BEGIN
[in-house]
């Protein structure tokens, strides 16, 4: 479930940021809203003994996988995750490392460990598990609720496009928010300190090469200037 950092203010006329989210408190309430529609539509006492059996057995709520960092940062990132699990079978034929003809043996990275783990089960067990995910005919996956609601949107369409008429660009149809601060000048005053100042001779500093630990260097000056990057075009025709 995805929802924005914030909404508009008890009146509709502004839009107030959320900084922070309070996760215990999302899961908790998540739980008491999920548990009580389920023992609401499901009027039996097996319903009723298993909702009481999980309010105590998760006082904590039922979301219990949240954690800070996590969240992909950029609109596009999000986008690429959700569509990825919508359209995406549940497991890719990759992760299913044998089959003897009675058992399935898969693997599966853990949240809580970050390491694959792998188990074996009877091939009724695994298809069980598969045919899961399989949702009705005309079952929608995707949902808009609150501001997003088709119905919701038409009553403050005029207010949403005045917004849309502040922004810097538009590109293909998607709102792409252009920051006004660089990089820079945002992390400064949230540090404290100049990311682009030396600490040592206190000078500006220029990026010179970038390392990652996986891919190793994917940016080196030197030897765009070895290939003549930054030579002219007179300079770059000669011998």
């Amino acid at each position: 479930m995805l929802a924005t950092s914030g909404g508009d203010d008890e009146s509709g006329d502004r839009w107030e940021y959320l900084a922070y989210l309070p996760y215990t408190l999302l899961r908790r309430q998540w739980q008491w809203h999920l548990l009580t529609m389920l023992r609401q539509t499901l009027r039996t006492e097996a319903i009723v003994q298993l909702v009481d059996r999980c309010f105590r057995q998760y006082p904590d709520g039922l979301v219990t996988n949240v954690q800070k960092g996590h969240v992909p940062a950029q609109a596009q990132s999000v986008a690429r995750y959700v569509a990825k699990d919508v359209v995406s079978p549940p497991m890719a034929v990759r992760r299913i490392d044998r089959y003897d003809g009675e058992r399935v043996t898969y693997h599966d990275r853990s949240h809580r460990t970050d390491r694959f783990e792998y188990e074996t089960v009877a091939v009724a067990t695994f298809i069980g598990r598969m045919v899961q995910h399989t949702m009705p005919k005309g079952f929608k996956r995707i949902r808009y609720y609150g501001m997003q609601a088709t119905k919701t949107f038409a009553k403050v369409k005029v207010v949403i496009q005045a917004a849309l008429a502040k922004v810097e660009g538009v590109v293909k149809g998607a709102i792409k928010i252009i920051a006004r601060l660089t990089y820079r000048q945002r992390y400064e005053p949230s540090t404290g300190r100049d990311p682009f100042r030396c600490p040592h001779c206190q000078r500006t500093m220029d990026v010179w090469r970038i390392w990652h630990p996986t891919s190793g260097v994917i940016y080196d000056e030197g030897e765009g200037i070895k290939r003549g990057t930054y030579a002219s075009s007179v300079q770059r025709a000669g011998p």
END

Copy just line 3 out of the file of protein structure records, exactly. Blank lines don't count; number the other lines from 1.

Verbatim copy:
């Amino acid at each position: 479930m995805l929802a924005t950092s914030g909404g508009d203010d008890e009146s509709g006329d502004r839009w107030e940021y959320l900084a922070y989210l309070p996760y215990t408190l999302l899961r908790r309430q998540w739980q008491w809203h999920l548990l009580t529609m389920l023992r609401q539509t499901l009027r039996t006492e097996a319903i009723v003994q298993l909702v009481d059996r999980c309010f105590r057995q998760y006082p904590d709520g039922l979301v219990t996988n949240v954690q800070k960092g996590h969240v992909p940062a950029q609109a596009q990132s999000v986008a690429r995750y959700v569509a990825k699990d919508v359209v995406s079978p549940p497991m890719a034929v990759r992760r299913i490392d044998r089959y003897d003809g009675e058992r399935v043996t898969y693997h599966d990275r853990s949240h809580r460990t970050d390491r694959f783990e792998y188990e074996t089960v009877a091939v009724a067990t695994f298809i069980g598990r598969m045919v899961q995910h399989t949702m009705p005919k005309g079952f929608k996956r995707i949902r808009y609720y609150g501001m997003q609601a088709t119905k919701t949107f038409a009553k403050v369409k005029v207010v949403i496009q005045a917004a849309l008429a502040k922004v810097e660009g538009v590109v293909k149809g998607a709102i792409k928010i252009i920051a006004r601060l660089t990089y820079r000048q945002r992390y400064e005053p949230s540090t404290g300190r100049d990311p682009f100042r030396c600490p040592h001779c206190q000078r500006t500093m220029d990026v010179w090469r970038i390392w990652h630990p996986t891919s190793g260097v994917i940016y080196d000056e030197g030897e765009g200037i070895k290939r003549g990057t930054y030579a002219s075009s007179v300079q770059r025709a000669g011998p």